||Issue No. 356||21 December 2006|
Interview: The Terminator
Industrial: Vive La Resistance
Unions: Breaking News
History: Seven Deadly Sins
Economics: Back to the Future
Politics: Organising and Organisations
International: Web Retrospective
Review: Shock Therapy
All the Best
They Call Me Bruce
There once was a time Monty Python was considered satire, but listen to the Bruce skit today and you could be forgiven for thinking it's a recording of the cabinet room.
One of the jokes is that everyone in Australia is called Bruce. The conversation goes thus:
"Oh, Hello Bruce!"
"How are you, Bruce?"
"A bit crook, Bruce."
"He's not 'ere, Bruce."
The Bruces, who comprise the philosophy department of the University of Woolloomooloo, are introduced to the new political science lecturer.
Michael, a "pommy bastard", will be teaching "Machiavelli, Bentham, Locke, Hobbes, Sutcliffe, Bradman, Lindwall, Miller, Hassett and Benaud".
"Mind if we call you Bruce to keep it clear?" says one of the Bruces.
One can imagine this is how Howard and his cronies discuss multicultural policy, if they discuss it at all.
Similarly, Howard's values test might go along the lines of the Bruces' rules for the faculty:
"Rule one: no poofters.
"Rule two: no member of the faculty is to maltreat the Abos in any way at all - if there's anybody watching.
"Rule three: no poofters.
"Rule four: now this term, I don't want to catch anybody not drinking.
"Rule five: no poofters."
You get the point.
Many make out that, Howard longs for a time when Australia was a simpler place - when blokes were blokes and sheilas were sheilas, and you'd stand up to God Save the Queen at the pictures before the feature.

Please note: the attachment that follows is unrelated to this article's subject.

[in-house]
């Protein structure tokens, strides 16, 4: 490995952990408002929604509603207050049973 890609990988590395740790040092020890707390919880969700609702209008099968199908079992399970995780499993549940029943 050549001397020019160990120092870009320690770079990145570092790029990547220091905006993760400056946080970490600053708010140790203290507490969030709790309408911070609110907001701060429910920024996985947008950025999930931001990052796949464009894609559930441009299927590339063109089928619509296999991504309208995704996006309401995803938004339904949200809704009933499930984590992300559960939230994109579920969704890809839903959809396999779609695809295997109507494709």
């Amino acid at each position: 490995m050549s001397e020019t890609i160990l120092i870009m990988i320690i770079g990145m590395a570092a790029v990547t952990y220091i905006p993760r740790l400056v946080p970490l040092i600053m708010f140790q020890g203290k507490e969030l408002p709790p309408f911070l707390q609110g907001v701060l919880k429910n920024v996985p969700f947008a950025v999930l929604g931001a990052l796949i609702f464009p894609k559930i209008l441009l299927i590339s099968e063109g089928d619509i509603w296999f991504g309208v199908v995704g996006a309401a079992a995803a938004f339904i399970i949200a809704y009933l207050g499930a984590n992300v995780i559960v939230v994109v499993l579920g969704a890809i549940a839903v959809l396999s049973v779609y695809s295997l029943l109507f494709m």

The Toolshed disagrees. It would be too simplistic to think Howard actually believes in this nonsense.
Howard is in fact a post-modern artist and Australia is his canvas.
When he's finally done, I'm sure the critics will rave about his ability to combine elements of kitsch Australiana with a 19th century workplace.
We can see the reviews now:
"The concept of mateship, evoking ideas of community and togetherness is ambitiously ostentatious, with the bold khaki brushstrokes taking up much of the foreground.
"Yet this mono-colour tribute to Pro Hart acts as a diversion to what is happening in the background, which owes much to the harsh reality of Victorian England, or perhaps the inside of a Wal-Mart store."
Think about the way Howard approaches truth - the never, ever GST, the interest rate promise, children overboard and the AWB scandal (oh sorry, one of his mates cleared him of that one).
Only a dyed-in-the-wool post-modernist could take such a relative approach to the truth.
Similarly, his education policy, that schools should teach facts instead of mushy post-modernism is so rich with irony that it is straight from a post-modernists pallet.
And surely the most poignant example of his passion for post-modernism is simultaneously claiming to be the workers best friend while taking away their penalty rates, holiday rates, overtime, public holidays, weekends, minimum award rates, two weeks worth of holidays for an undefined "trade in", job security etc etc.
We can only hope the Pro Hart of politics is nearly finito.
We just feel sorry for the cleaning woman.
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